HCR Test Flights

The NCAR HIAPER Cloud Radar (HCR) has concluded its 12-hour test flight program on 1 December 2014, after a nearly four-week long test campaign. The test flight program provided HCR an opportunity to verify the functionality of the newly implemented capabilities: an Active Pressurization System (APS) and automatic shutoff control, and a real-time B-scan display. The program also allows HCR to further verify its standard calibration procedure, pointing accuracy, and address the deficiencies identified during the IDEAS-IV campaign.

The HCR on the wing of the NSF/NCAR HIAPER during a test flight over eastern Colorado. Photo by Chirs Burghart NCAR/EOL.
The HCR on the wing of the NSF/NCAR HIAPER during a test flight over eastern Colorado. Photo by Chris Burghart NCAR/EOL.

The Active Pressurization System (APS) provides supplemental pressure (nitrogen) to the main radar electronics vessel to maintain its essential operating condition. The APS was designed according to the leak rate identified during IDEAS-IV and should maintain operational conditions for up to 10 hours. The APS was tested in four different flight profiles to investigate its capability and the overall leak rate of the system. At lower altitudes (16,000 to 25,000 ft), an average 0.3% nitrogen volume loss was observed. Also an average of 0.5% volume loss was observed at the 40,000 ft flight level, in contrast with the 4.2% leak rate during IDEAS-IV.  The engineering efforts that went into improving the seal condition of the main radar electronics vessel were extremely successful. The new minimal leak rate means HCR can operate for longer duration in flight. 

This is a dataset taken during the last test flight on December 1. As the aircraft fly west toward the foothills, HCR flew over the devils thumb peak. The clouds were low and around -35 dBZ.

Because of HCR’s unique near-nadir pointing capability, the radar system is more susceptible to strong return echo. In order to protect the radar from damaging return power, the Automatic Shutoff Control was introduced. It automatically switches in and out of the protection (attenuated) mode depending on the pointing angle, the altitude above ground level, the presence of water or ground, and the return power. The Automatic Shutoff Control responded correctly to the altitude thresholds, the water indices of digital terrain map, as well as the real-time detected maximum power. This successful result ensures a well-protected radar system and also provides great confidence in the future remote operation capability.

HCR is now equipped with a real-time, flight-altitude-capable Bscan display (HawkEye). It displays the radar data relative to flight level according to its pointing angle – nadir or zenith.  A more intuitive plot of the clouds above and below the aircraft is presented to the operator. Different variables such as reflectivity, velocity, LDR and raw fields are available.  This versatile display will be integrated into the HSRL system to eventually display HCR and HSRL product simultaneously.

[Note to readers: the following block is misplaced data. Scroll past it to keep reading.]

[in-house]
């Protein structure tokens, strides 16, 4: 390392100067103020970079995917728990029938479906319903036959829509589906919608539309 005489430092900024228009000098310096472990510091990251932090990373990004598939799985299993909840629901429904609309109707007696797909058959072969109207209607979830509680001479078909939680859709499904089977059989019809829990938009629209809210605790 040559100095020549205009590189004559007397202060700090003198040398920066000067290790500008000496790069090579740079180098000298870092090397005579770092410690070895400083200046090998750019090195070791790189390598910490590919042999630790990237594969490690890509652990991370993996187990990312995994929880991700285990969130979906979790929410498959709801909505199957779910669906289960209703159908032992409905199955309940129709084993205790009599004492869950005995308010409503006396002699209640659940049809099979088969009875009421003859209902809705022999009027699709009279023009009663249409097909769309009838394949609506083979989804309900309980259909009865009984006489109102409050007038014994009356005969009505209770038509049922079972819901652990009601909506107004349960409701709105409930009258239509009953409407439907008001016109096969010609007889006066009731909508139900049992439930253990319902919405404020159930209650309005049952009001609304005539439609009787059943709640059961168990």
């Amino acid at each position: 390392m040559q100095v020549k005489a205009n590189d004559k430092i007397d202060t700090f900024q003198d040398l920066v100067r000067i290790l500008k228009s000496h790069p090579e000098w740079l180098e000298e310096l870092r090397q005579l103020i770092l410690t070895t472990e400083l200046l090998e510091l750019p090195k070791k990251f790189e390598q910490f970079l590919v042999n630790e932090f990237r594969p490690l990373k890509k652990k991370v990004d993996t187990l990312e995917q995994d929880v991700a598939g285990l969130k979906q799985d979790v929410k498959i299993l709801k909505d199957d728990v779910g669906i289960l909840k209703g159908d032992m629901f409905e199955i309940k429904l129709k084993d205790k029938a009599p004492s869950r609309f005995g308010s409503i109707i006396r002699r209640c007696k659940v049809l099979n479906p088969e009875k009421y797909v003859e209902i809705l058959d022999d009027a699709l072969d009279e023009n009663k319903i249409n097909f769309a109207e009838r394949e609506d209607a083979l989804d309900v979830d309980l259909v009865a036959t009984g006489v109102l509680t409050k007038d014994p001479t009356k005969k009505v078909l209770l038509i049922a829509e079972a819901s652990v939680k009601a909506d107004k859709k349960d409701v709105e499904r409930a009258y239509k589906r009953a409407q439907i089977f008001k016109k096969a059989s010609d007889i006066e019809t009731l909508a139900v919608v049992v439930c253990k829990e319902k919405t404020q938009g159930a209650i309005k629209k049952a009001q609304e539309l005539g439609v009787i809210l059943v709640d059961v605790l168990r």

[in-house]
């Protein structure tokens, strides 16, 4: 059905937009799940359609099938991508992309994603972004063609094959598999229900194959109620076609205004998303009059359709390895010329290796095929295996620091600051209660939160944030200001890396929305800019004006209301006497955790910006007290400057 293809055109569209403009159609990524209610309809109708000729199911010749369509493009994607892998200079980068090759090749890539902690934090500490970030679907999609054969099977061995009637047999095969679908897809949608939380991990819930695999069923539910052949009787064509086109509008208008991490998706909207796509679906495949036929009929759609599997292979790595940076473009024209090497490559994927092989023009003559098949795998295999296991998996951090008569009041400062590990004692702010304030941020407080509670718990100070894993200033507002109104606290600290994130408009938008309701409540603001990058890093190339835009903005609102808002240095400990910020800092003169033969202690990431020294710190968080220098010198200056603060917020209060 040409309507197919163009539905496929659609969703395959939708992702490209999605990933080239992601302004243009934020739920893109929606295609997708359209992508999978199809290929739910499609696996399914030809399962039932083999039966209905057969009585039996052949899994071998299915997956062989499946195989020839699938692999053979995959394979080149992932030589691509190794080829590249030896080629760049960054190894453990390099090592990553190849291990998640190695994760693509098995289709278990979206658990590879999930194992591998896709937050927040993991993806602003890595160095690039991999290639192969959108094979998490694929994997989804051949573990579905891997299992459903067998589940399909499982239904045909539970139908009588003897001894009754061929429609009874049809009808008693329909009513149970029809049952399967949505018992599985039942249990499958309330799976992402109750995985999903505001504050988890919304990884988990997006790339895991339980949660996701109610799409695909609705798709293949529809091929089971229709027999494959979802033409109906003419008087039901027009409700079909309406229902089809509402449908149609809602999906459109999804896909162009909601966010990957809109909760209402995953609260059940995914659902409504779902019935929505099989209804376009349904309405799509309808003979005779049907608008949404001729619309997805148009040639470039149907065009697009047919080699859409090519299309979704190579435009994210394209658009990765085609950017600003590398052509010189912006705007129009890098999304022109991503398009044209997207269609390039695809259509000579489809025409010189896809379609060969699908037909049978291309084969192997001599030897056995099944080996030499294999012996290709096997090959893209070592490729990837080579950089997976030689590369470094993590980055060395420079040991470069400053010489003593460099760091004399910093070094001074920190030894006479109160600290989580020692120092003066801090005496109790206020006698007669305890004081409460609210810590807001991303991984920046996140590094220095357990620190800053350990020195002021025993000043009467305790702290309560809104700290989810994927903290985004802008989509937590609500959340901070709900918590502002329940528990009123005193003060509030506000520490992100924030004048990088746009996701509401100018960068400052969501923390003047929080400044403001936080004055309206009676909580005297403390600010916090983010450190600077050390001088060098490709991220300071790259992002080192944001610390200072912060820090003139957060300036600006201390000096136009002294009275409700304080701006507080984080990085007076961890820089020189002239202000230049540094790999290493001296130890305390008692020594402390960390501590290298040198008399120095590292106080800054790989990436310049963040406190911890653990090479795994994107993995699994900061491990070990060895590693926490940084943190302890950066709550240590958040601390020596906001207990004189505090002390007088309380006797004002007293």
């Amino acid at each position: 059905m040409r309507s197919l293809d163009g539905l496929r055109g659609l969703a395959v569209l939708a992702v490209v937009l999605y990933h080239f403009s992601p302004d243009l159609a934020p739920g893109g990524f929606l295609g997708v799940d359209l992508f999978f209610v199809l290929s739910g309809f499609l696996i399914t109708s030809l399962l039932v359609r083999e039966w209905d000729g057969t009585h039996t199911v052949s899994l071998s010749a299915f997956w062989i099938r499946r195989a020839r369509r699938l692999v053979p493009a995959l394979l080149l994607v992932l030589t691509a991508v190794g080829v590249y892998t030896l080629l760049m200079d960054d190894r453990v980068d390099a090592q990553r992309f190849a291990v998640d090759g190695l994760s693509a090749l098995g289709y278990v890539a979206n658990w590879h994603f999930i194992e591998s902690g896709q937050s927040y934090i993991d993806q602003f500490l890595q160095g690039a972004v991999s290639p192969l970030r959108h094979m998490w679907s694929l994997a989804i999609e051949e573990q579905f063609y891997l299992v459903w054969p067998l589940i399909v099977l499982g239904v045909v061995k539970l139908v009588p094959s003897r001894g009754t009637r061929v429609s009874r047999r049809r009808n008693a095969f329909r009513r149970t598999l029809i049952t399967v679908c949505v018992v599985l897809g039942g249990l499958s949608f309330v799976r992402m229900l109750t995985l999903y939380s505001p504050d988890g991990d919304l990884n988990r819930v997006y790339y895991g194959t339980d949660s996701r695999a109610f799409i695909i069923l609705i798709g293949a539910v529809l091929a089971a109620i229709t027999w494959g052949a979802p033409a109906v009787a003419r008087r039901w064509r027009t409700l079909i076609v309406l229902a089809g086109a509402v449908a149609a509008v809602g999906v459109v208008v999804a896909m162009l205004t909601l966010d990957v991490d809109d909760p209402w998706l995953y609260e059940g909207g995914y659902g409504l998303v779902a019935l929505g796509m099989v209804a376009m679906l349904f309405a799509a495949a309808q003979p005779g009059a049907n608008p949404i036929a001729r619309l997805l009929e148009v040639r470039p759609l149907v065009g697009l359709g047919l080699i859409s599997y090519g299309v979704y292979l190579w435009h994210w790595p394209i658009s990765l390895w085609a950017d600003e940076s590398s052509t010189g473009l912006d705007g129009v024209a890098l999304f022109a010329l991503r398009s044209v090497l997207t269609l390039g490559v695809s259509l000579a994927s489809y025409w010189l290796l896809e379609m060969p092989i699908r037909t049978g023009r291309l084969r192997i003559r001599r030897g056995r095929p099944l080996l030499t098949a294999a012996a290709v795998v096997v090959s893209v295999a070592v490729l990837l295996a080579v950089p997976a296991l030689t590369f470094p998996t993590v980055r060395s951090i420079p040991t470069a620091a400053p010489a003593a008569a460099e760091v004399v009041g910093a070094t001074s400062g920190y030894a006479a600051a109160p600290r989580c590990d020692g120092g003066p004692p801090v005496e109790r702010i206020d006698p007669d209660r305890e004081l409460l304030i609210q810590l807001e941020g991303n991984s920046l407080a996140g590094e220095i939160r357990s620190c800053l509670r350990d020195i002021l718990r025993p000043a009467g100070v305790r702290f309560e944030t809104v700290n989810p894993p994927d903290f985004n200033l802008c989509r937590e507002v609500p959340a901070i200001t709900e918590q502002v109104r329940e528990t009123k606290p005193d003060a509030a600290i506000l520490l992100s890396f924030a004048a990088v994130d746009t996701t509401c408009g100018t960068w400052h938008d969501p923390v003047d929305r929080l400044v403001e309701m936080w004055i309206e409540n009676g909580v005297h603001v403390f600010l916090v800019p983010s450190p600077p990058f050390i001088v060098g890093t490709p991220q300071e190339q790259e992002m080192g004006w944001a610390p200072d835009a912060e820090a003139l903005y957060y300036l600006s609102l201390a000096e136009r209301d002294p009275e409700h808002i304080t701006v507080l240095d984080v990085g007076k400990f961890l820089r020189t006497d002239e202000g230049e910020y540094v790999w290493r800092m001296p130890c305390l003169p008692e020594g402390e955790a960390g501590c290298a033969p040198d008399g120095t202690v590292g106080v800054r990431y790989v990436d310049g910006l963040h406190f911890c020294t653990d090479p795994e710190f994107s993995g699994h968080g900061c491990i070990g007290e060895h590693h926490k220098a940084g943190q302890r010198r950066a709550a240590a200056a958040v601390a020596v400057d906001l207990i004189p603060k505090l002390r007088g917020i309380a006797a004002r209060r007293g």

A total of four standard pointing calibration maneuvers were performed. The HCR team was able to calculate the pointing bias from the first flight and applied the correction for the remainder of the program. From the preliminary analysis, the calibration maneuvers provided good data in order to calculate the pointing bias and the correction result gives a good ground velocity estimate, i.e. 0 m/s. Reflectivity as low as -42 dBZ at 1 km, was observed on November 20, 2014. This sensitivity is in close agreement with the theoretical calculation -43.6 dBZ.

Peisang Tsai, HCR engineer, pleased with the HCR test flight results. Photo by Chris Burghart NCAR/EOL.

Doppler artifacts in turbulence condition were identified during IDEAS-IV. The radial velocity deviates both positive and negative and the spectral width only deviates in positive direction. HCR has adapted a high-rate (100Hz) inertial data stream to mitigate this deficiency. Valuable datasets in turbulence with cloud echoes present were collected to evaluate the performance.

With the improved ability to operate for longer duration, protect the radar system from strong returns and enhanced in-flight display, HCR is closer to being ready for its first deployment, CSET, in June 2015.